February 2016

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What does Apple spend on research and development?

For the three months ending December 26, 2015, Apple spent $2.4 billion in research and development. So what? That number doesn’t mean a whole lot in isolation. Let’s dig in a little bit and see if we can build some context. For the same three month period, Apple had revenue of $75.9 billion. That means
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Gregg Popovich just taught you how to be an A player

Gregg Popovich is the head coach of the San Antonio Spurs, the most successful franchise in professional basketball over the last 20 years. The Spurs have won five NBA championships under his watch. Last week, he was asked what the Spurs look for in their employees. Here’s what he said: “For us, it’s easy. We’re
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The London whale, and the challenges of technical communication

Have you heard of the “London whale”? He’s the trader that lost billions of dollars for J.P. Morgan back in 2012. The trades were bets on whether companies with high-yield bonds would be able to make their payments. The bets started to go sour, and rather than eating his losses, the London whale tried to
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Correlation versus causation in the world of business

In science, we take great effort to avoid confusing correlation with causation. Two things can happen simultaneously, but not be the cause of one another. Confusing the two is a well-known logical fallacy. How do you overcome potential confusion? Test. Set up experiments that isolate variables. Show that you’re able to effect change in one
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Wandering generality versus meaningful specific

I mentioned that I listened to Tim Ferriss interview Seth Godin last week. It’s a fantastic interview. If you’re interested in business, self-improvement, or general intellectual enlightenment, I strongly recommend listening. Seth mentioned something near the end of the interview. He talked about the importance of being a meaningful specific, rather than a wandering generality.
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Use conversation to generate new ideas

I’m a big fan of podcasts. Right now, I’m listening to Tim Ferriss interview Seth Godin. It’ll take me two days of commuting to finish it, but I already know I’m going to be sad when it’s over. I love listening to conversation-style podcasts. I’ll inevitably capture some new idea about something while listening. Maybe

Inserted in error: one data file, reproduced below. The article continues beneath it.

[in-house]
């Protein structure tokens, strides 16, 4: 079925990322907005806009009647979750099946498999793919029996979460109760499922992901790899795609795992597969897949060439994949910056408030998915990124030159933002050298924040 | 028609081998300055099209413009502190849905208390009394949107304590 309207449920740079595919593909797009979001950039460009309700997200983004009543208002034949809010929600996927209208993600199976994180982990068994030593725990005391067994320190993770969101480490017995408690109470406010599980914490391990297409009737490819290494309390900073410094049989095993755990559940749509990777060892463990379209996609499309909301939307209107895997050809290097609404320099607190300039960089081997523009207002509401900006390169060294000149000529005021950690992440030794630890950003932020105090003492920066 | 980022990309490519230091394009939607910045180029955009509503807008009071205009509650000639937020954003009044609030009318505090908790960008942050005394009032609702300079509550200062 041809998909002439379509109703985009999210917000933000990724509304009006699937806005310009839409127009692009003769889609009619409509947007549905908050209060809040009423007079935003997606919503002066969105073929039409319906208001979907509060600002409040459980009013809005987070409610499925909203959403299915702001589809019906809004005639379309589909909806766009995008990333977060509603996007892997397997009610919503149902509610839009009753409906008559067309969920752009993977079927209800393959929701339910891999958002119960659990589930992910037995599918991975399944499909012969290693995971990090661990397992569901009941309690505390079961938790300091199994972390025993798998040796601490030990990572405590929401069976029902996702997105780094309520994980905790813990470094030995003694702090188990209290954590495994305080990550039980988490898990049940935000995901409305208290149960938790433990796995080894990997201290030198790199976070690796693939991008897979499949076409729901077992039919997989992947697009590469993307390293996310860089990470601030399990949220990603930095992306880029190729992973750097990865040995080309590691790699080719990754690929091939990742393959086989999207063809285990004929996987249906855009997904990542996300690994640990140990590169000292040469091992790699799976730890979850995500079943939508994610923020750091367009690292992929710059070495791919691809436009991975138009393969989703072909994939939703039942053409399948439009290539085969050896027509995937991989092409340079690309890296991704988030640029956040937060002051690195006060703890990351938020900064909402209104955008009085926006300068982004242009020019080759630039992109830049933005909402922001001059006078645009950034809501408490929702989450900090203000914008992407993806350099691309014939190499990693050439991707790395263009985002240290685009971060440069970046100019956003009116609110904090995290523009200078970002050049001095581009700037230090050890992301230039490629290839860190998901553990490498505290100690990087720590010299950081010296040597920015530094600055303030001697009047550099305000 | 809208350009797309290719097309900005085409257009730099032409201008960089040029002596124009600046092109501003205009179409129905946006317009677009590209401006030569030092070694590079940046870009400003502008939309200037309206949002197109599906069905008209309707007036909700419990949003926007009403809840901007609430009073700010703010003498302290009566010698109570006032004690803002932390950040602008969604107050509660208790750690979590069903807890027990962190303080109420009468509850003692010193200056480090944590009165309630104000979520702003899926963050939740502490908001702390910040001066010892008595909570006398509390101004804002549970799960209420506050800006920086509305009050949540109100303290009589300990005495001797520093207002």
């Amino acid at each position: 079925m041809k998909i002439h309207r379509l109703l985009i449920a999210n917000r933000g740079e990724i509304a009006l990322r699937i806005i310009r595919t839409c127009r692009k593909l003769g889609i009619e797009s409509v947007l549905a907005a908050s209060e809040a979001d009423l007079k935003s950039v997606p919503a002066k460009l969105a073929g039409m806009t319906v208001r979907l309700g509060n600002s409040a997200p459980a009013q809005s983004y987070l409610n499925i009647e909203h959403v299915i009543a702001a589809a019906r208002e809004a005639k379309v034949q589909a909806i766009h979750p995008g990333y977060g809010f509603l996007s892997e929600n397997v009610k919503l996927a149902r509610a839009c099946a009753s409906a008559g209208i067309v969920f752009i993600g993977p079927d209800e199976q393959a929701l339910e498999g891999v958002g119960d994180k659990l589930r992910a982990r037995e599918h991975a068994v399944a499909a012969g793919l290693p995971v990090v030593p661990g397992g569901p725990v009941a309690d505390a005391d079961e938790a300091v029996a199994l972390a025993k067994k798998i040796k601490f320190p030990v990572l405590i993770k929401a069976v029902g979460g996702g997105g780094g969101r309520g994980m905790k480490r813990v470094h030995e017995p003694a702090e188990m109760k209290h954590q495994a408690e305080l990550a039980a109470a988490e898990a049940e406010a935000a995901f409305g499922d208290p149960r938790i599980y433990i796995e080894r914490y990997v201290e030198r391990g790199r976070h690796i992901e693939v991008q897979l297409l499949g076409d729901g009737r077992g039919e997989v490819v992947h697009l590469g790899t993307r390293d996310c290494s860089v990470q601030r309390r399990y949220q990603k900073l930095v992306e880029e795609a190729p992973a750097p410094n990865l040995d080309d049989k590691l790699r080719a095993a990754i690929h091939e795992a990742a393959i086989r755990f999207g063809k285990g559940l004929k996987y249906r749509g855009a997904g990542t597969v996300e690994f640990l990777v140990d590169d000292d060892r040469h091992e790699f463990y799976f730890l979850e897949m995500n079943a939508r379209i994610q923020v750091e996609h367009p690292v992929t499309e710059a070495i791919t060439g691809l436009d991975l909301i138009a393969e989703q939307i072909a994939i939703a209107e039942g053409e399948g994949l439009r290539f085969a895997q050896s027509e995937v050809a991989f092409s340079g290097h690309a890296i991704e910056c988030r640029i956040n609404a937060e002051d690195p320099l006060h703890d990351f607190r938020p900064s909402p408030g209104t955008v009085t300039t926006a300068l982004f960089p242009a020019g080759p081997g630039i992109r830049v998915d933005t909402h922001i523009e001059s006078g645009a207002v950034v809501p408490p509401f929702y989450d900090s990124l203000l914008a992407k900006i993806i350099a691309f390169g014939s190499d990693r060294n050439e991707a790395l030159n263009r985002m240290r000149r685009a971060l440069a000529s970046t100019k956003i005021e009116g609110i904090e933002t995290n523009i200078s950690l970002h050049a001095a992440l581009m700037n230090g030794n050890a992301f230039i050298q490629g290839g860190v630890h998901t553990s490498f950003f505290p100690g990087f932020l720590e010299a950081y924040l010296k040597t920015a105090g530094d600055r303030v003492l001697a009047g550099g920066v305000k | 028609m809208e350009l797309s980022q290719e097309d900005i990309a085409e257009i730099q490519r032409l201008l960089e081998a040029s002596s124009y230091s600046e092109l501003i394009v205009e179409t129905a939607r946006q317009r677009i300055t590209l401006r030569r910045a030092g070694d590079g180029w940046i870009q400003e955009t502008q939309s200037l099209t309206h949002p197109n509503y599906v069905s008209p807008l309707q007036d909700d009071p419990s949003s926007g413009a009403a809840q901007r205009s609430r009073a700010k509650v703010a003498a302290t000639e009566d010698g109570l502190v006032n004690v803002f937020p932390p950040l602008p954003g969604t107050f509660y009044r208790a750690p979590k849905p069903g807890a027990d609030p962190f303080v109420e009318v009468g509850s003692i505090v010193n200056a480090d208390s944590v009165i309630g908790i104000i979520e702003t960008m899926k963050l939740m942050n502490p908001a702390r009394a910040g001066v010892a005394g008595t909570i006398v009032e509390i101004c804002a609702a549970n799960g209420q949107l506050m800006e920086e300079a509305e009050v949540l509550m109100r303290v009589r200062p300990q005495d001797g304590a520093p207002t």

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What would you pay for an infinite supply of cash?

Let’s say I have a machine. The only thing my machine does is spit out $1 million in cash every January 1. This will happen every year, for all of eternity. How much would you pay for this machine? Seriously…make a guess. Even if it’s just an order of magnitude. How much would you pay
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For Icahn's 80th birthday, a primer on activist investors

Carl Icahn turned 80 years old on Tuesday. In case you don’t know, he’s an activist investor. A titan of that field, really. His birthday is a good time to cover the basics of what an activist investor does. After all, this is how Icahn earned his $17 billion fortune. What is an activist investor? Here’s how
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My newborn son, Antonin Scalia, and the curse of notoriety

My wife gave birth to our second son last week. It was one of the best days of my life. Our oldest son is almost exactly 18 months older than his brother. As we slowly get used to being a family of four, tons of thoughts float through my head. I think a ton about
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Another bit of business jargon: "drive"

I’ve written about the word “synergies”, which is one of the classic words in the business jargon lexicon. Today I’ll cover a less iconic piece of jargon: “drive”: You drive accountability on your team. You drive results through ongoing initiatives. You drive efficiency across your supply chain. Drive is an action verb. It’s powerful. It’s
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